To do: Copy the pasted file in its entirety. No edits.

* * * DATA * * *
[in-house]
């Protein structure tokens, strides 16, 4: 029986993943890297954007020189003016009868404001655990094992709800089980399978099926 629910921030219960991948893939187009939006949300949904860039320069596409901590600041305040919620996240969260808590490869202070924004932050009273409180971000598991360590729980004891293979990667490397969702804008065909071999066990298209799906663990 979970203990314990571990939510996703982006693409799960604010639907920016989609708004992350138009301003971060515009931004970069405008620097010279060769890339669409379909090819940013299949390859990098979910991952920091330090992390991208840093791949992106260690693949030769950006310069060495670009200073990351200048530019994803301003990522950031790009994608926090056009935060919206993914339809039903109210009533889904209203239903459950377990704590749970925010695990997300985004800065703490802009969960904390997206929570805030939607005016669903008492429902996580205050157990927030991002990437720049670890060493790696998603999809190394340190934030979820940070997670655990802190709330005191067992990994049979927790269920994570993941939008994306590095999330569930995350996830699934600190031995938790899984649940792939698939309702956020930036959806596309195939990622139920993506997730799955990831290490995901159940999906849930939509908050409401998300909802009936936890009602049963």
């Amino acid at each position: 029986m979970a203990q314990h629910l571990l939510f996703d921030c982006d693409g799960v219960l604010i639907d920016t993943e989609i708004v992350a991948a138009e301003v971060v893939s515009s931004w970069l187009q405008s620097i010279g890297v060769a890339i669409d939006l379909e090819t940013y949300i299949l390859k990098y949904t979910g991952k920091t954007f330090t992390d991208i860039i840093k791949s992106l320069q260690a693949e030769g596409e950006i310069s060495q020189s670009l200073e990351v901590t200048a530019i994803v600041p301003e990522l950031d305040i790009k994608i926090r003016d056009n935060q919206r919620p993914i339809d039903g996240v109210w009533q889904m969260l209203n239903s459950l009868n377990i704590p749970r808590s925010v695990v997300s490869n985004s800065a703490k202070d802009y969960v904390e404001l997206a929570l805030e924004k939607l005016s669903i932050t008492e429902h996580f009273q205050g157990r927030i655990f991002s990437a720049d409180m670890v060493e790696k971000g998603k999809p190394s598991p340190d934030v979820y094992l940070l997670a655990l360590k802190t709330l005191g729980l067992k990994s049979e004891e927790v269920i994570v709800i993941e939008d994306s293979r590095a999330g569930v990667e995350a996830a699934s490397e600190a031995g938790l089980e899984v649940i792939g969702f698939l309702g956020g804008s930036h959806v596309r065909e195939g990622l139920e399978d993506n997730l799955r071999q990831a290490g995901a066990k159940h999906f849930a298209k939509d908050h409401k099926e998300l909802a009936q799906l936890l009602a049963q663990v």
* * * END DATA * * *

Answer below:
[in-house]
């Protein structure tokens, strides 16, 4: 029986993943890297954007020189003016009868404001655990094992709800089980399978099926 629910921030219960991948893939187009939006949300949904860039320069596409901590600041305040919620996240969260808590490869202070924004932050009273409180971000598991360590729980004891293979990667490397969702804008065909071999066990298209799906663990 979970203990314990571990939510996703982006693409799960604010639907920016989609708004992350138009301003971060515009931004970069405008620097010279060769890339669409379909090819940013299949390859990098979910991952920091330090992390991208840093791949992106260690693949030769950006310069060495670009200073990351200048530019994803301003990522950031790009994608926090056009935060919206993914339809039903109210009533889904209203239903459950377990704590749970925010695990997300985004800065703490802009969960904390997206929570805030939607005016669903008492429902996580205050157990927030991002990437720049670890060493790696998603999809190394340190934030979820940070997670655990802190709330005191067992990994049979927790269920994570993941939008994306590095999330569930995350996830699934600190031995938790899984649940792939698939309702956020930036959806596309195939990622139920993506997730799955990831290490995901159940999906849930939509908050409401998300909802009936936890009602049963």
């Amino acid at each position: 029986m979970a203990q314990h629910l571990l939510f996703d921030c982006d693409g799960v219960l604010i639907d920016t993943e989609i708004v992350a991948a138009e301003v971060v893939s515009s931004w970069l187009q405008s620097i010279g890297v060769a890339i669409d939006l379909e090819t940013y949300i299949l390859k990098y949904t979910g991952k920091t954007f330090t992390d991208i860039i840093k791949s992106l320069q260690a693949e030769g596409e950006i310069s060495q020189s670009l200073e990351v901590t200048a530019i994803v600041p301003e990522l950031d305040i790009k994608i926090r003016d056009n935060q919206r919620p993914i339809d039903g996240v109210w009533q889904m969260l209203n239903s459950l009868n377990i704590p749970r808590s925010v695990v997300s490869n985004s800065a703490k202070d802009y969960v904390e404001l997206a929570l805030e924004k939607l005016s669903i932050t008492e429902h996580f009273q205050g157990r927030i655990f991002s990437a720049d409180m670890v060493e790696k971000g998603k999809p190394s598991p340190d934030v979820y094992l940070l997670a655990l360590k802190t709330l005191g729980l067992k990994s049979e004891e927790v269920i994570v709800i993941e939008d994306s293979r590095a999330g569930v990667e995350a996830a699934s490397e600190a031995g938790l089980e899984v649940i792939g969702f698939l309702g956020g804008s930036h959806v596309r065909e195939g990622l139920e399978d993506n997730l799955r071999q990831a290490g995901a066990k159940h999906f849930a298209k939509d908050h409401k099926e998300l909802a009936q799906l936890l009602a049963q663990v």